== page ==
By Brian George
(This was formerly part 5, but a new section--"The Infinite Recession of a Landscape"--has been added, and this is now part 6.)
In “The Real,” Parmenides said, “And thus it remains constant in one place; for hard necessity keeps it in the bonds of the limit that holds it fast on every side. Wherefore it is not permitted to what is to be infinite; for it is in need of nothing, while, if it were infinite, it would stand in need of everything…
“Since then, it has a furthest limit, it is complete on every side, like the mass of a primordial sphere, equally poised from the center point in every direction; for it cannot be greater or smaller in one place than another.”—Adapted from a translation by John Burnet
“Four Scouts to the New World” was written several years ago, but I have chosen to re-post it now because of its connection to the crisis—i.e., the earthquake, tsunami, and subsequent near nuclear meltdown—that is unfolding in Japan. One of the central themes of the essay is that any and all “perfect systems” have an innate tendency to self-destruct. The Tao Te Ching says, “The greatest perfection seems imperfect,” and “That which approaches perfection will soon end.”
People tend to use the words “tragedy” and “disaster” as if they were interchangeable; they are not. A “disaster” is an event that appears to happen by itself, that is thrust upon us from the external world—although this may or may not ultimately be so. A “tragedy,” on the other hand, is an event that directs us reexamine and to probe the highly peculiar nature of human action in the world. The key point is: That the actor has done nothing wrong.
It is sad, then—if each actor is free to act as badly as he wants—that I am somehow disallowed from hating all of my enemies! And after I worked hard for so many years to perfect my occult point of view. In the end, my perspective is no better and no worse than yours.
Although faceless, perhaps GE executives from the 1960s are the true and unsung heroes of the story, for it was they who built the atomic plant at Fukushima—without which our general state of anxiety would have no point of focus. Conversely, although billions no doubt recognize his face, we should not assume that Obama’s role is of any great importance—not yet. Time will tell, as will we. There are no bad parts, only actors who are not prepared to take advantage of the moment, and who have not probed deep enough.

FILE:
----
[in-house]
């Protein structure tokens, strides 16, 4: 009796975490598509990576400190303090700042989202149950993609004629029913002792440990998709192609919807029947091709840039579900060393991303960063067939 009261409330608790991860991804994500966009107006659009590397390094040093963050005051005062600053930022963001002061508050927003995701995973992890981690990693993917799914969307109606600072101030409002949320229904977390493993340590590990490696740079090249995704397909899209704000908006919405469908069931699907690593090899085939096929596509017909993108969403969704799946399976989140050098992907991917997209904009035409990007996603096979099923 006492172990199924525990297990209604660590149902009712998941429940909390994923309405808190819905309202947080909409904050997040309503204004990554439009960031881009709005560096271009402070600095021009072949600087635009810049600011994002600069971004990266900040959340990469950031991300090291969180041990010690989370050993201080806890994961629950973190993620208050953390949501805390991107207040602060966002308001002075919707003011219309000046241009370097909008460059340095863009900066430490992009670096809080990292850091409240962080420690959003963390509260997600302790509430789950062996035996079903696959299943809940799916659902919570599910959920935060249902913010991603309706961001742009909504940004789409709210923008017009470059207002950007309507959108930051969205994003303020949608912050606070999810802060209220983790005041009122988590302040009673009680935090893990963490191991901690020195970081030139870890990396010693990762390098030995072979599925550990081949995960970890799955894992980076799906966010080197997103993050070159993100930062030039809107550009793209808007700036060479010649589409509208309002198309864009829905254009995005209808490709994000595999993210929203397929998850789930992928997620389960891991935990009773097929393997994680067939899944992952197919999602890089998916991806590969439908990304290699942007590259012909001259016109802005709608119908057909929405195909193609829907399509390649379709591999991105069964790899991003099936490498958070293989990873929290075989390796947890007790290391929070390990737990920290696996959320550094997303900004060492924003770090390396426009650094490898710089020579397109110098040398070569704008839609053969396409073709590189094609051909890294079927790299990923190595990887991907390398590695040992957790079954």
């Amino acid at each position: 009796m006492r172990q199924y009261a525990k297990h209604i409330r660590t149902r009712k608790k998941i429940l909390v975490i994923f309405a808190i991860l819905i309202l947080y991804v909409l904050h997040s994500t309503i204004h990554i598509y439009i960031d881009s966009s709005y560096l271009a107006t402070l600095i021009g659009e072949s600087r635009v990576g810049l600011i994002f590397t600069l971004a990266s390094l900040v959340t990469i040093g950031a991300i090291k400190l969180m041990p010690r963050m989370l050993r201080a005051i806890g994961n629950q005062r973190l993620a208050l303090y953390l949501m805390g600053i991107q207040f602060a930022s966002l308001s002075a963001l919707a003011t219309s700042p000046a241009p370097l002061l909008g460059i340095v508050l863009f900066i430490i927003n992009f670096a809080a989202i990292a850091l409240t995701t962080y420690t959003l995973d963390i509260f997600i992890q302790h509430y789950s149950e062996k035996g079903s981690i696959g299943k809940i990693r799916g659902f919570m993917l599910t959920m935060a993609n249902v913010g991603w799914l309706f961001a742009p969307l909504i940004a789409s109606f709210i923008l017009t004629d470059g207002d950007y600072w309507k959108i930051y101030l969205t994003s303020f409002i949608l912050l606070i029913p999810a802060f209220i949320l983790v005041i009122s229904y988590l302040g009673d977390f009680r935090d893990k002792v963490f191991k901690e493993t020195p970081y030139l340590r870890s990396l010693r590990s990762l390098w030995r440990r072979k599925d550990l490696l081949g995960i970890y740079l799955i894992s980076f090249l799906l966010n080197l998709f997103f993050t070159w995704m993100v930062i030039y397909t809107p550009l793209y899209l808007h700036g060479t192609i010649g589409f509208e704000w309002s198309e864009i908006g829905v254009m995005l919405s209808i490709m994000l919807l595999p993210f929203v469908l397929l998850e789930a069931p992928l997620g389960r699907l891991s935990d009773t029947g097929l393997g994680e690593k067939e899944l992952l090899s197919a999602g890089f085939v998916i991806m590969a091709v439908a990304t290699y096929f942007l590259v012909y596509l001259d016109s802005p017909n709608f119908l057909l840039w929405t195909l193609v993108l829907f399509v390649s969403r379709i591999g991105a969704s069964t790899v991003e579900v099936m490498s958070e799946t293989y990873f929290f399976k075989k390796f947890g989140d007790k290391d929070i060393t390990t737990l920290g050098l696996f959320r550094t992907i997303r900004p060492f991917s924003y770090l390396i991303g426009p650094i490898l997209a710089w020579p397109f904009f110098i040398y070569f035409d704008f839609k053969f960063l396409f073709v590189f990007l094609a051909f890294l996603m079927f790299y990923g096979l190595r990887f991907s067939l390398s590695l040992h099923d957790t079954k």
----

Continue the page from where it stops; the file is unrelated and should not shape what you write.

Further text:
If the actor is to cultivate an other-than-human viewpoint, he must first confront the origin of his fear. Death calls the actor towards his own face in the mirror, at the same time that it warns him to immediately stay put.
There are those who feel the energy of unknown eyes on their backs, and attribute all sorts of motives to this interest. Conspiracy theories multiply like new strains of bacteria. The main characters are ill at ease. They would like to account for this sense of being watched. They wait for some objective explanation of why stagehands have been granted so much power. If we ask who is in charge of moving scenery around, we will find that there is no way to even begin to count the candidates—nor does it matter much.
It is difficult enough to determine what we ourselves should do next, and to remember how we have acted in the past. Why, for example, when we used our tongues to dismember the first gods, did we put this spotlight here and that shadow over there?
From one point the whole of the rest of space expanded. Quite oddly, it does not grow any larger than it was, nor, in principle, can it. Thus the splitting of one atom can destroy the Pacific Rim. One actor can speak truth to power—against overwhelming odds, and even at the cost of his defeat—and thus forge a weapon for the Kali Yuga. Thus great oaks grow from acorns, as cities spring from an antediluvian bird’s nest—now a crater—and one fertilized egg can repopulate a world.
At the edge of space, as I have said, in a manner of speaking sit the 8-armed and the 12-armed “Aeons,” those living libraries, who have seen this all before. They have seen it both backwards and forwards, and experienced it from the outside in as well as from the inside out. It is a puzzle why they hang on each small gesture of the actor—and yet, breathlessly, they do.
A crisis has arrived, which demands that the actor act; in order to do so he must choose between two equally impossible alternatives. We are left with no choice but to empathize with the actor—for any choice that he/she makes will be simultaneously both right and wrong. The daily bureaucratic and scientific and political business of the world may be little more than the slow-motion clockwork that gives form to this tragic arc.
If the actor could view his projections from all of 360 degrees, it might be possible—for some period of time, and only just—to keep his actions in alignment with the whole.
If he launches a pet project—whether an essay called “Four Scouts to the New World,” or a boat made from the bones of gods, or a genetically engineered species, or a form of government, or a chain of nuclear reactors—he will tend to see it in a positive light. To act well, he must keep his focus; it is natural that he should block out any dissonant information. But reality is always vaster and more unpredictable than we think.
(Illustration: Brian George, Aeonic theatre, photogram, 2004)